Destroy Athens by Theophilos Tramboulis

The multi-faceted arrangement of Stefanos Tsivopoulos’ video installations-—from the selection of actors and the mise-en-scène instructions to the texts and the final presentation of projections-—constitute narrative webs that never develop into linear stories, setting questions on the mechanisms of re-enactment of reality and the abilities of memory.

Although his works do not actually have explicit political themes, the fragmented, encased (mise-en-abyme) levels of reading indicate the primarily political character of representation leading the spectator to a course of reconsideration and exploration of all levels of political annotations. On Actors, 2004 he places the actors in a suffocating enclosed military ward and asks them to improvise on the theme of military life. He then records their improvisations, in fact their gradual identification with their new roles, which as if in a contemporary reproduction of Milgram’s experiment leads them to a borderline violent and suggestively homosexual fight for power. The display of the artwork-—two levels of projection reproducing the television studio depth of view-—transforms the procedure of the identification of the actors with their roles into a mechanism of exposure of the viewer to the political conditions of his own identification with the heroes of the spectacle and objects of his/her own television-voyeurism.

On Untitled (The Remake), 2007 with which he participates in the 1st Athens Biennale, Tsivopoulos turns to archive material from the years of the 1967 dictatorship and the early years of Greek State Television. He organises the artwork on three levels:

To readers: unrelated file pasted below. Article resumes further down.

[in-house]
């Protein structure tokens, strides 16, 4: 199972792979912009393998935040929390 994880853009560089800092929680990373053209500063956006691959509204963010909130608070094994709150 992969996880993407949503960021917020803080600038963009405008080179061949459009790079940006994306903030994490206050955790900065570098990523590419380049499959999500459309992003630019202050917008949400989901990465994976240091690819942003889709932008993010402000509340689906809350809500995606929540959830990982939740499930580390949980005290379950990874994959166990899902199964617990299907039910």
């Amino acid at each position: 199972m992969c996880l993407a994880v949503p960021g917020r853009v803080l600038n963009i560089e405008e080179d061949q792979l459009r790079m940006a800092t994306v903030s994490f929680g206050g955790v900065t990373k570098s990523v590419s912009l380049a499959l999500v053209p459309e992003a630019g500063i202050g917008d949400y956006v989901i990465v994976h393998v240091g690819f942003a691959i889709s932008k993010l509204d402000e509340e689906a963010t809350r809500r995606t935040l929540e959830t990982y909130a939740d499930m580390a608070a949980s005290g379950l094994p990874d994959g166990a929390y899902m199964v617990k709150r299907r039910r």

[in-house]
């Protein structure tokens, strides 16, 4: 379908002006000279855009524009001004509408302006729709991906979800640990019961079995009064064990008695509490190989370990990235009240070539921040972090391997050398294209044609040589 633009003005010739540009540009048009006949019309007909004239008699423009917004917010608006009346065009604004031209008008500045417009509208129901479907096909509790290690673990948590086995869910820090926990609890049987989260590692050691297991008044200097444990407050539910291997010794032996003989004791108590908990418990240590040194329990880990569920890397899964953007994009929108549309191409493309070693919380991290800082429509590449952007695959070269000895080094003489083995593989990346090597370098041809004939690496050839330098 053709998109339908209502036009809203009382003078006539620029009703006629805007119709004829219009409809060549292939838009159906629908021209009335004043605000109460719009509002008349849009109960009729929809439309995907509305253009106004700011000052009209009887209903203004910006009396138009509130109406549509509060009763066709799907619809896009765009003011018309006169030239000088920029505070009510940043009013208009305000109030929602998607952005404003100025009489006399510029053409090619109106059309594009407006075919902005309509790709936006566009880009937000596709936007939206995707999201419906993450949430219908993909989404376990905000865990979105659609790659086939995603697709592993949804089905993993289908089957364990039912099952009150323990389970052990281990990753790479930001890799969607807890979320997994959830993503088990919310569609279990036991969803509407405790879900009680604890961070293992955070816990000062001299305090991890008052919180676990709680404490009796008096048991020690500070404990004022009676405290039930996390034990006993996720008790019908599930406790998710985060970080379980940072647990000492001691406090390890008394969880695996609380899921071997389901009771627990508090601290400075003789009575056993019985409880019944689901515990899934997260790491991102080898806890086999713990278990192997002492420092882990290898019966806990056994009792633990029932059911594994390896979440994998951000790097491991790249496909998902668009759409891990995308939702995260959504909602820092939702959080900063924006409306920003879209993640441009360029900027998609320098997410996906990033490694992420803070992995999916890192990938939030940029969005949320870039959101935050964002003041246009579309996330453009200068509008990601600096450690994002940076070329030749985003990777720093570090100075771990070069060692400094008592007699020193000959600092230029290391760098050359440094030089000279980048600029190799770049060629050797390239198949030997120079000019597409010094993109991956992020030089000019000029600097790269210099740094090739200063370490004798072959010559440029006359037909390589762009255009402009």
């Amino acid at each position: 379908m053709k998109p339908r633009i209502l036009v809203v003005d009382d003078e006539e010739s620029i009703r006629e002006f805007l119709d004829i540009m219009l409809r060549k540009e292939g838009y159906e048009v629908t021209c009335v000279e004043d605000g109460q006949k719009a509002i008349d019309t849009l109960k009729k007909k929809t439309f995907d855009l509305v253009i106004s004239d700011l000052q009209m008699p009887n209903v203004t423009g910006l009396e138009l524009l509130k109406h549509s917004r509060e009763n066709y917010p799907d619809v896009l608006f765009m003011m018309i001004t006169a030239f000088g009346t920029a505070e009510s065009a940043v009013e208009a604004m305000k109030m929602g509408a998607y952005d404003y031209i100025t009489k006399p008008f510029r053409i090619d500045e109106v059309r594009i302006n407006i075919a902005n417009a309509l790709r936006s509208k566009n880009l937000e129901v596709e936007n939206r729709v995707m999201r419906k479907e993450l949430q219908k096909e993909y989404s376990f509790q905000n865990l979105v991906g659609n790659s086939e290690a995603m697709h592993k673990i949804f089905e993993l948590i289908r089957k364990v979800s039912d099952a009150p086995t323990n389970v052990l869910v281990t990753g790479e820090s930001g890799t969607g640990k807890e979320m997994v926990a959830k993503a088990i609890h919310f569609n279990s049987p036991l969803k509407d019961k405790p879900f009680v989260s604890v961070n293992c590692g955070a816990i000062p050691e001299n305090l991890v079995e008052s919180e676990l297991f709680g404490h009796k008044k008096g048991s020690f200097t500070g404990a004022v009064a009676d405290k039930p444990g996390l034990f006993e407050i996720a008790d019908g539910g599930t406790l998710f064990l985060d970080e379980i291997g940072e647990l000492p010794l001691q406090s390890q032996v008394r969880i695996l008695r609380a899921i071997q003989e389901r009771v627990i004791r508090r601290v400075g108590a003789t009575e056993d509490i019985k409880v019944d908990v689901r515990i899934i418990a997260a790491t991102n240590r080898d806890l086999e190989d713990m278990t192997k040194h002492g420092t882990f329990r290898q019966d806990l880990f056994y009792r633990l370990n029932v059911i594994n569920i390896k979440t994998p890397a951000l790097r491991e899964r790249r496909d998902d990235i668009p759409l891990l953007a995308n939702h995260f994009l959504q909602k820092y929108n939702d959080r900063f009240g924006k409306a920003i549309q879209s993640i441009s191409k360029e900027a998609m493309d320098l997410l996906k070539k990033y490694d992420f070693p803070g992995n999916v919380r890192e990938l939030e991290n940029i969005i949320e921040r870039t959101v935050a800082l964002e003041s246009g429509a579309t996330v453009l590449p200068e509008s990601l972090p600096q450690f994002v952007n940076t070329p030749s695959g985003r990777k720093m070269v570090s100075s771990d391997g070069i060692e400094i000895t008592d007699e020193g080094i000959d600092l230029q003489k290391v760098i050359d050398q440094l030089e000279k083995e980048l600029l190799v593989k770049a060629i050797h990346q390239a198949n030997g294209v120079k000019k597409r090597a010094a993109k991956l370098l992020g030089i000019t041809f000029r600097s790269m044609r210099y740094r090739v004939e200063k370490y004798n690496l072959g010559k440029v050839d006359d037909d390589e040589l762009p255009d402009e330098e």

On the first level he employs material from the official celebrations of the Colonels and festivities in the Athens Marble Stadium. On a second level he shoots the technical equipment then used in the Hellenic Radio television (ERT) studios for the production of news bulletins. Finally, on a third level he elaborates on some sequences that have been saved from the rehearsals of news bulletin broadcasters of the period and stages a precise appropriation with the use of actors. Such a triple structure attributes multiple meanings to the title: Remake. On one hand it is a rethinking on the possibility of the reconstruction of reality and the fundamental role technique plays in this process. On the other, it is a comment on the propaganda mechanisms of the regime and the reversed, from the supposedly existing, association between reality and its documentation in the news. What is more, the title Remake highlights the deep roots of contemporary political, television discourse in the typology, clichés and ideologies of the dictatorship era.

Theophilos Tramboulis from the catalogue Destroy Athens 1st Athens Biennial